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When you think of hearing loss, you may first think about age-related hearing loss. However, kids experience hearing loss, too. Whether you and your children have normal hearing or experience a form of hearing loss, it is important to be educated on this topic. You can also help your children understand hearing loss and the experience of children who have different hearing abilities than they do.

First, it is helpful to understand the facts about hearing loss in children. Out of every 1,000 births in the United States, 2 to 3 of those children are born with a detectable level of hearing loss in one or both ears. In addition, 90 percent of deaf children are born to hearing parents. For teenagers, it is estimated that 1 in 5 American teens experience some degree of hearing loss. Approximately 12.5 percent of children between the ages of 6 and 19 have hearing loss due to listening to music at unsafe volumes, particularly through earbuds.

Hearing loss—whether it is mild or severe—can impact every aspect of a child’s life. A child with hearing loss can have difficulty building social connections, as well as encountering challenges in language development and learning. Even a mild form of hearing loss can result in a child missing up to 50 percent of what is taught in the classroom.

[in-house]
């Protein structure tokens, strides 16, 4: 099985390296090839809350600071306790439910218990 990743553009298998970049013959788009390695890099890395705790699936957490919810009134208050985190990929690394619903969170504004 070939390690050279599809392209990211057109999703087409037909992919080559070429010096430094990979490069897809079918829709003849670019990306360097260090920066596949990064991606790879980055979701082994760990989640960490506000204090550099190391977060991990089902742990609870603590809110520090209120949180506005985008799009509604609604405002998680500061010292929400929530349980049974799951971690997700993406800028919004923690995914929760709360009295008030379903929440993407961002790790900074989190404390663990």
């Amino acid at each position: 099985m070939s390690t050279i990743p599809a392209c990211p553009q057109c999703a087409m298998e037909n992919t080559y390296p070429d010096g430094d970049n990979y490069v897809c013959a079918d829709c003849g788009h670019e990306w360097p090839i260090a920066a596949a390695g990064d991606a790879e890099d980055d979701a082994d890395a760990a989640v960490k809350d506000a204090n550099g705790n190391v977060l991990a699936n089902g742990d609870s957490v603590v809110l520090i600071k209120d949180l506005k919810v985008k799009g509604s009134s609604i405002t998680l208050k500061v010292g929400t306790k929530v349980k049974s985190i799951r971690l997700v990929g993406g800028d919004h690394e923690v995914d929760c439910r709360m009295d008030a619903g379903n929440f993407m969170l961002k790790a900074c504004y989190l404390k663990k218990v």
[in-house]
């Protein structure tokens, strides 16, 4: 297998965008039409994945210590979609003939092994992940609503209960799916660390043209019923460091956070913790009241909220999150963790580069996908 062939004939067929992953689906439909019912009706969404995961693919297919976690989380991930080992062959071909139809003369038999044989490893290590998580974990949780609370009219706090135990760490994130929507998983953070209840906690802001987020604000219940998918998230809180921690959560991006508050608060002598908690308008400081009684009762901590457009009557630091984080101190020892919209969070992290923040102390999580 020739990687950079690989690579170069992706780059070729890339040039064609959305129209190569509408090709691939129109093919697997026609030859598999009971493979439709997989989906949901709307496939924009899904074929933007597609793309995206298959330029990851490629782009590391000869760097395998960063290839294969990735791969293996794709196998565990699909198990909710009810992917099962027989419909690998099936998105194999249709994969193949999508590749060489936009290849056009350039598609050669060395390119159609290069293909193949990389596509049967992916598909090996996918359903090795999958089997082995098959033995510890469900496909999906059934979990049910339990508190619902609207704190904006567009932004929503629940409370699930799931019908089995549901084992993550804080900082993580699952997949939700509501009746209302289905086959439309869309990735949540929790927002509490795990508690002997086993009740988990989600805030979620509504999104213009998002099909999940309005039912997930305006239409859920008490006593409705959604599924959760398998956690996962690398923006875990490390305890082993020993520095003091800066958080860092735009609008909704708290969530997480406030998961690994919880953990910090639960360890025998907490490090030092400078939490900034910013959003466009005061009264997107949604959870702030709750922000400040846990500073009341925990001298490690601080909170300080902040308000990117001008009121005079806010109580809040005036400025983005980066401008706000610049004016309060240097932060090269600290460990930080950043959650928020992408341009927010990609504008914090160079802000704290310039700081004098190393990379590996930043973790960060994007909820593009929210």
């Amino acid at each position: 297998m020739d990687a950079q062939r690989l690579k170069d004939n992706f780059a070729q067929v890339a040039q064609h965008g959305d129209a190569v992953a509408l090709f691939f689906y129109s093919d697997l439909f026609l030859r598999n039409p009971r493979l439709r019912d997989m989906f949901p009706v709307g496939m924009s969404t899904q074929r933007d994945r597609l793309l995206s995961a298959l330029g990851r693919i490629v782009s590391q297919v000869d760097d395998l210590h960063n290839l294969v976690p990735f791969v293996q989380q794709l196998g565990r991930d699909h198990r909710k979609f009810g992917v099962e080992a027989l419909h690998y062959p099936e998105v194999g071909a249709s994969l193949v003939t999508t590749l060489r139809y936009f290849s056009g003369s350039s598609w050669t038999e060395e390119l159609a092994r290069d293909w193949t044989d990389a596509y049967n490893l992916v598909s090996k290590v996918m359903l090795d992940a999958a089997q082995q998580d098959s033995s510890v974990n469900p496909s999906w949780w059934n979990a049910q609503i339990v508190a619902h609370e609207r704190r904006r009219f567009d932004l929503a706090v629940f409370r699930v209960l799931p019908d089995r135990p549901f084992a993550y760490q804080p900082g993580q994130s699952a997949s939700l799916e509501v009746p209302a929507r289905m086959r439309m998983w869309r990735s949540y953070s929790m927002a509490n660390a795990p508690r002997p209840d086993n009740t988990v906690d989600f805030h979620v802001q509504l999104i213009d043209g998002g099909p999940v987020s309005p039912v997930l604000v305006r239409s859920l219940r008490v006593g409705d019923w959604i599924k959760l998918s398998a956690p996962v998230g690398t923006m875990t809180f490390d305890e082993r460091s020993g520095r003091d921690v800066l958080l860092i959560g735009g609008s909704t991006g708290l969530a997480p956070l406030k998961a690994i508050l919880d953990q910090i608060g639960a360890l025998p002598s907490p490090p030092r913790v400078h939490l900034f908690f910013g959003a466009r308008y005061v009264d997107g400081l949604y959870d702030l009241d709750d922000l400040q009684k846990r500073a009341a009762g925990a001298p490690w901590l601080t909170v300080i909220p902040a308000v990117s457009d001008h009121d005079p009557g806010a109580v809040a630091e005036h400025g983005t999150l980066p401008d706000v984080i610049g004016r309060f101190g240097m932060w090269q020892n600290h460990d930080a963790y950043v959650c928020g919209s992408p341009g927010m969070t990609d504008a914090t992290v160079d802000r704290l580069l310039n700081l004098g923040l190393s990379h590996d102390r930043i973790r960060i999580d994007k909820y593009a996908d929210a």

If you are a parent, teaching your children about hearing loss can help them better understand those with different abilities—whether your child has hearing loss or not. One great tool for teaching kids about hearing loss is by reading books with them about the subject. Children who read with their families experience closer relationships between child and parent, improved communication and logical thinking skills, better academic performance, and greater focus and discipline.

Here are some recommended books for children that address hearing loss in an accessible way:

For Children Ages 4-8

  • A Birthday for Ben by Kate Gaynor
  • A Button in Her Ear by Ada Bassett Litchfield
  • Bessie Needs Hearing Aids by Jenna Harmke
  • Cosmo Gets an Ear by Gary Clemente
  • Dad and Me in the Morning by Patricia Lakin
  • I Have a Sister, My Sister Is Deaf by Jeanne Whitehouse Peterson

For Children Ages 9-12

  • Addy’s Race by Debby Waldman
  • Cheshire Moon by Nancy Butts
  • Jessi’s Secret Language by Ann Matthews Martin
  • Rally Caps by Stephen J. and Jodi Michelle Cutler

For Teenagers

  • A Season of Change by Lois L. R. Hodge
  • Hearing Our Way Magazine

These books address topics like children who are deaf or experience hearing loss, how they deal with social, school, and recreational situations, and treatments like hearing aids. If your child has hearing loss, these books can help them understand their own situation and how other children have dealt with similar challenges. For children with normal hearing, these books can help them understand inclusion and diversity.

To learn more about hearing loss in children, as well as resources for teaching children about hearing loss, we welcome you to contact our hearing office today. We look forward to assisting you and your family!

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